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Manitobans hoist Centennial Cup Hooker, Wallace earn national junior A title with Brooks Bandits

The possibility of winning a national junior A hockey championship was always a major draw for Winnipegger Hughie Hooker when he left home for Brooks, Alta., last fall.

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The possibility of winning a national junior A hockey championship was always a major draw for Winnipegger Hughie Hooker when he left home for Brooks, Alta., last fall.

What he didn’t count on was the pain and suffering he would have to endure before being able raise the Centennial Cup with his Brooks Bandits teammates in Estevan, Sask., Sunday afternoon.

The Bandits, an Alberta Junior Hockey League powerhouse, won their second consecutive national title with a 4-1 victory over the Ontario Junior Hockey League’s Pickering Panthers in Sunday’s final.

The 5-7, 165-pounder did not play in the final and dressed for only one tournament game after starting the season as a key cog on Brooks’ blue-line corps.

Hooker played on an injured knee for the first half of the 2021-22 season before he was diagnosed with a torn MCL that required surgery on Jan. 20.

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Brooks Bandits Hughie Hooker (left), Hunter Wallace and Zach Bookman with AJHL championship trophy. The Bandits added the Centennial Cup to their trophy case Sunday.

“Going into the season, knowing I’m not 100 per cent healthy and knowing that I might not be 100 per cent healthy for a while was definitely tough,” said Hooker Tuesday afternoon, hours before the team was to be honoured with a championship parade, the team’s third Cup celebration in the last decade. “And then finally figuring out that I need surgery and that I’d miss probably the rest of the regular season and parts of playoffs, it was really tough.”

The injury, considered minor at first, was sustained during a pickup basketball game with friends in the off-season.

“I could skate after about two months, but the most difficult part I think has just been trying to get my knee back to the point where it was before I got injured and trying to build all the muscle back that I lost throughout the year because I haven’t been able to use my knee fully,” said Hooker.

He had six goals and 21 points in 24 games as the Bandits roared out of the gate, dominating the AJHL en route to a 52-6-2 regular-season record and a 12-1 mark through the league playoffs. The AJHL champs proceeded to go unchallenged at the Centennial Cup, winning all six games.

“Going into the season, knowing I’m not 100 per cent healthy and knowing that I might not be 100 per cent healthy for a while was definitely tough.” – Hughie Hooker

“He did a real nice job getting himself back and ready to play and then he was just a bit of victim of circumstance,” said Bandits’ GM and head coach Ryan Papaioannou, who has won three national titles and six league crowns since taking charge of the club in 2011. “We had to add a defenceman while he was out and we had a pretty pretty good six that were going but I’m really really happy that we got to get them back into at least one game.”

Hooker did not return to the lineup until the final preliminary round game, a 4-0 whitewash of the host Bruins, but he appreciated the support of his teammates, including fellow Manitoban Hunter Wallace.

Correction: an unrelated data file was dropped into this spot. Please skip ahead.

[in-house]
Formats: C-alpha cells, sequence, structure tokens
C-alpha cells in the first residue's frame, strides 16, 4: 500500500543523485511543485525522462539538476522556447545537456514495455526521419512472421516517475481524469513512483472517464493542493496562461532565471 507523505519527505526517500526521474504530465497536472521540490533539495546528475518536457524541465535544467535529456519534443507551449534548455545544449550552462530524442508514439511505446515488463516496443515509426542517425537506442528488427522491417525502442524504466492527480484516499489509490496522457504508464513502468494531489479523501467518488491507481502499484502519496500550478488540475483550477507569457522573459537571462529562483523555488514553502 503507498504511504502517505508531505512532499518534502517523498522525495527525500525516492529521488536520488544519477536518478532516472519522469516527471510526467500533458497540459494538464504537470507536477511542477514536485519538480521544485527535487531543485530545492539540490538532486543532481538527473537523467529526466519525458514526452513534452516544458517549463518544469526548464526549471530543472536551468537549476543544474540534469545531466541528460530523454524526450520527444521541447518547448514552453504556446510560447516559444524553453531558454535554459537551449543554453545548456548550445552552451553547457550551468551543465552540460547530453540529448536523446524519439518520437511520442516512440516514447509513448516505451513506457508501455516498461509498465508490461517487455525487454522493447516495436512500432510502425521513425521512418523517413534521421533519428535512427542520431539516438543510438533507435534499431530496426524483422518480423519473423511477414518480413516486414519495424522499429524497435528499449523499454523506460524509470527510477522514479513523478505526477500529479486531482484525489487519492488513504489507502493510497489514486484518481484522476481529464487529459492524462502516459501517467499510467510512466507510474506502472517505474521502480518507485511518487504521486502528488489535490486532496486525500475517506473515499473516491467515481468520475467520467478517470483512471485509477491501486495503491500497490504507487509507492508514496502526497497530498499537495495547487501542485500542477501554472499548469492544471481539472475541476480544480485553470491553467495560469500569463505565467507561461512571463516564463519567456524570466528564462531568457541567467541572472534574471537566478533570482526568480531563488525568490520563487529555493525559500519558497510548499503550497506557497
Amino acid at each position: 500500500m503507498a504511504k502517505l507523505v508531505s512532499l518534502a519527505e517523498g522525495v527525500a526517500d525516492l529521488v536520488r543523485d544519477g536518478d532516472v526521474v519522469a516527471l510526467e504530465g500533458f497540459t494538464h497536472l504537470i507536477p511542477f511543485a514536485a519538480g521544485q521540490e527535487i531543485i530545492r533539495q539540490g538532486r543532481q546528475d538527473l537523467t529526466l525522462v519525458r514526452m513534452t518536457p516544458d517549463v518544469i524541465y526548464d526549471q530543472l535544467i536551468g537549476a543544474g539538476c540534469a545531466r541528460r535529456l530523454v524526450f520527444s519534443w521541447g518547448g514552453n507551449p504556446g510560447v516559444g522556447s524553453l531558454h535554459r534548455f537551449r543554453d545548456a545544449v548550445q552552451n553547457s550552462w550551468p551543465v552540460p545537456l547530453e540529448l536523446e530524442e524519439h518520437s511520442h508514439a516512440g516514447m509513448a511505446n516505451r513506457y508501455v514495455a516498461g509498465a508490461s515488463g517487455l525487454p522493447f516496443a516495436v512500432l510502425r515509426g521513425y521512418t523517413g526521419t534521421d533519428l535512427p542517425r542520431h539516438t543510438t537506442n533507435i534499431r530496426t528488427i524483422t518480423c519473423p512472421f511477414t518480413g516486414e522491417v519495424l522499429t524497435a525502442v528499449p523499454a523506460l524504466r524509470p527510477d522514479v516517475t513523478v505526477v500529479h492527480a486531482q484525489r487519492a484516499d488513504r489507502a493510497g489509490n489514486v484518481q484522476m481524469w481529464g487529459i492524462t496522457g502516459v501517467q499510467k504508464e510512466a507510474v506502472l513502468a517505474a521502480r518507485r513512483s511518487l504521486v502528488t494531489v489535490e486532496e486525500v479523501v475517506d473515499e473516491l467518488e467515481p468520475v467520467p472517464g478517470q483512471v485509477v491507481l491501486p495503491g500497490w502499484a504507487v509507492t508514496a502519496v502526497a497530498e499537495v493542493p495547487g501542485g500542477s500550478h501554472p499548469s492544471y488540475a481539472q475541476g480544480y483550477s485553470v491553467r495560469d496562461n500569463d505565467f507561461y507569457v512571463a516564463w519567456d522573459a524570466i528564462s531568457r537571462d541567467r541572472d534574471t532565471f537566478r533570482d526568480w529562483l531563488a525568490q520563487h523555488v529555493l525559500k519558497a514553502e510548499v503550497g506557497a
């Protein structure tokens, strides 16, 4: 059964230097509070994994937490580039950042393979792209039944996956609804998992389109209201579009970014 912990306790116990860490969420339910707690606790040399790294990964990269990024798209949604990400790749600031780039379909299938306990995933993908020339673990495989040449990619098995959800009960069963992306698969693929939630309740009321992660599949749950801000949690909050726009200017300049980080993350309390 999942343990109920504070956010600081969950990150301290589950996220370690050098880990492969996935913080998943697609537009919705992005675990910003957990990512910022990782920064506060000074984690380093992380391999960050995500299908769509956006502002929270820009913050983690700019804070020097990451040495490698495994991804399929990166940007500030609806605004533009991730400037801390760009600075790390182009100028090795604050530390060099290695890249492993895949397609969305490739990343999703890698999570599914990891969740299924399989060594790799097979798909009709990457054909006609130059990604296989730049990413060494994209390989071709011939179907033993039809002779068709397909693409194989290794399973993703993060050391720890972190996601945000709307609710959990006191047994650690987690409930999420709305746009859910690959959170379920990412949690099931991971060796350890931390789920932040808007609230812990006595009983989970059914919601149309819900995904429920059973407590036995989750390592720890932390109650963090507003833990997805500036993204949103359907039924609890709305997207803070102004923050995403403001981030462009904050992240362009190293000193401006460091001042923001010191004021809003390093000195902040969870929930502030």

“Just even being able to get out there for one game meant a lot,” said Hooker. “And just the support from my teammates, too, was amazing. It was great to be back out there and for them to just be so happy for me.”

“It was great to be back out there and for them to just be so happy for me.” – Hughie Hooker

Brooks’ stacked lineup featured 17 players with NCAA Division I scholarships in place. Hooker hopes to add himself to the list of NCAA-bound players next season.

“Before I knew I had to get surgery I was in a position where I was looking at maybe getting a few offers but it definitely slowed the process down a little bit,” said the 19-year-old Hooker, who was born in Kenora, Ont., and raised in Brandon before moving to Winnipeg as a 10-year-old. “But I can come back next year and be even better than I was before, so I’m not too worried.”

Wallace has already secured a NCAA scholarship at Rensselaer Polytechnic Institute in Troy, N.Y., but he’s expected back in Brooks for another year of seasoning in 2022-23.

The 19-year-old forward from Oak Lake had 18 goals and 40 points in 58 regular-season games.

EM DUNCAN / BROOKS BANDITS
Hunter Wallace has already secured a NCAA scholarship at Rensselaer Polytechnic Institute in Troy, N.Y., but he’s expected back in Brooks for another year of seasoning in 2022-23.

“He’ll be a first line player for us (next season),” said Papaioannou, who expects to lose about 15 players from this year’s championship squad. “He had a huge role this year on both the power play and penalty kill and he’ll be one of the main focuses of our team next year.”

Wallace, in his rookie junior season, got an early indication that the Bandits were embarking on a special season.

“I think our home opener when we won 17-0 over Blackfalds (Bulldogs), it opened my eyes,” he said. “I thought, ‘Wow, 17-0, this team’s legit.’ ”

Brooks’ high-scoring offence chugged along at the Centennial Cup, outscoring its opponents 44-10 in six games.

“I think we expected to go in there and score goals,” said Wallace. “Obviously some of the scores were bigger than we probably exepcted but then again, we’re a super offensive team that puts the puck in the net.”

mike.sawatzky@freepress.mb.ca

Twitter: @sawa14

Mike Sawatzky

Mike Sawatzky
Reporter

Mike has been working on the Free Press sports desk since 2003.

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